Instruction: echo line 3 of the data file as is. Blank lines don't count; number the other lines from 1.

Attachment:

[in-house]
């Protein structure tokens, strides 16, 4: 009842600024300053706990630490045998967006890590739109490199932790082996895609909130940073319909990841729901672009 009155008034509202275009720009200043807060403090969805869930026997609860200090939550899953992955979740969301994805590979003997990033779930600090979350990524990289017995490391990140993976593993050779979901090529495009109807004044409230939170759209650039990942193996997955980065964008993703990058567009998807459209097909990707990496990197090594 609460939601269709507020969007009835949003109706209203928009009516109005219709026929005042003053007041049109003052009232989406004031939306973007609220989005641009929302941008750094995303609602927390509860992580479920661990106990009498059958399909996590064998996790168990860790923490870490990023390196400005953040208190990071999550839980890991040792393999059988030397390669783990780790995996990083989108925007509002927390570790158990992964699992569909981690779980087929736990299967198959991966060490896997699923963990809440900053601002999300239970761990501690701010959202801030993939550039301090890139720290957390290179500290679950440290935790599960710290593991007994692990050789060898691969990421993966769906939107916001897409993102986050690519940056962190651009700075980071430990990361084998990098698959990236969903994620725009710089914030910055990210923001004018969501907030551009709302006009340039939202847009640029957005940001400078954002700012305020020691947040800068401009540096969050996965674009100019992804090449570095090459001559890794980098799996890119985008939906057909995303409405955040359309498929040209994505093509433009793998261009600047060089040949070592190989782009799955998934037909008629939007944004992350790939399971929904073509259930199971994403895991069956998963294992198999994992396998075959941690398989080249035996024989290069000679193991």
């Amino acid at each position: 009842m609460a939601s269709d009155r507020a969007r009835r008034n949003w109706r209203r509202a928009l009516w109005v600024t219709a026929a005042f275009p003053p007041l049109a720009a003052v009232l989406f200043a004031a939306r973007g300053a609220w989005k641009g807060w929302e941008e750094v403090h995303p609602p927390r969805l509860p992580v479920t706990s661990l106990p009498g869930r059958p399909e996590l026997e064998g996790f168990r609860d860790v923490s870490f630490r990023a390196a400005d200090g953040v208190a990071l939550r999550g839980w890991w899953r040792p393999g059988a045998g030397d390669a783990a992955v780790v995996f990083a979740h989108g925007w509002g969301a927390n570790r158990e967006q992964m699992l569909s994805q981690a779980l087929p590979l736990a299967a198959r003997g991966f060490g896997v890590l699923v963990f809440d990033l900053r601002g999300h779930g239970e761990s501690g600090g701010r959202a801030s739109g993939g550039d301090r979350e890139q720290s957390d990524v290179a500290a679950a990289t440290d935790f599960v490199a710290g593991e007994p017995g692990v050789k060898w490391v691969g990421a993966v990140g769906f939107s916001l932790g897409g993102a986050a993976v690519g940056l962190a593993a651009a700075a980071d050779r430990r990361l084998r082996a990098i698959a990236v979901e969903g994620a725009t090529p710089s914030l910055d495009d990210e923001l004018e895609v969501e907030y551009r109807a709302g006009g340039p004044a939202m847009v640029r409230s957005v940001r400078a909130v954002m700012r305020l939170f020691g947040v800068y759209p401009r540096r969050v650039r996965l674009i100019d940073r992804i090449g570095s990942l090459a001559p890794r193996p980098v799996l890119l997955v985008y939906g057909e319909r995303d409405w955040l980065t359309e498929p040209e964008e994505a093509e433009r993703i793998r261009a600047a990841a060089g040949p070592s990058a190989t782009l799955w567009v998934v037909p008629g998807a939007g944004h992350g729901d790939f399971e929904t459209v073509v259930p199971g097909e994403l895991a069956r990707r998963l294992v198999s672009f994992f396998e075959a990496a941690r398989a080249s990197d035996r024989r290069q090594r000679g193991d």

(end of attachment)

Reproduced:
């Amino acid at each position: 009842m609460a939601s269709d009155r507020a969007r009835r008034n949003w109706r209203r509202a928009l009516w109005v600024t219709a026929a005042f275009p003053p007041l049109a720009a003052v009232l989406f200043a004031a939306r973007g300053a609220w989005k641009g807060w929302e941008e750094v403090h995303p609602p927390r969805l509860p992580v479920t706990s661990l106990p009498g869930r059958p399909e996590l026997e064998g996790f168990r609860d860790v923490s870490f630490r990023a390196a400005d200090g953040v208190a990071l939550r999550g839980w890991w899953r040792p393999g059988a045998g030397d390669a783990a992955v780790v995996f990083a979740h989108g925007w509002g969301a927390n570790r158990e967006q992964m699992l569909s994805q981690a779980l087929p590979l736990a299967a198959r003997g991966f060490g896997v890590l699923v963990f809440d990033l900053r601002g999300h779930g239970e761990s501690g600090g701010r959202a801030s739109g993939g550039d301090r979350e890139q720290s957390d990524v290179a500290a679950a990289t440290d935790f599960v490199a710290g593991e007994p017995g692990v050789k060898w490391v691969g990421a993966v990140g769906f939107s916001l932790g897409g993102a986050a993976v690519g940056l962190a593993a651009a700075a980071d050779r430990r990361l084998r082996a990098i698959a990236v979901e969903g994620a725009t090529p710089s914030l910055d495009d990210e923001l004018e895609v969501e907030y551009r109807a709302g006009g340039p004044a939202m847009v640029r409230s957005v940001r400078a909130v954002m700012r305020l939170f020691g947040v800068y759209p401009r540096r969050v650039r996965l674009i100019d940073r992804i090449g570095s990942l090459a001559p890794r193996p980098v799996l890119l997955v985008y939906g057909e319909r995303d409405w955040l980065t359309e498929p040209e964008e994505a093509e433009r993703i793998r261009a600047a990841a060089g040949p070592s990058a190989t782009l799955w567009v998934v037909p008629g998807a939007g944004h992350g729901d790939f399971e929904t459209v073509v259930p199971g097909e994403l895991a069956r990707r998963l294992v198999s672009f994992f396998e075959a990496a941690r398989a080249s990197d035996r024989r290069q090594r000679g193991d």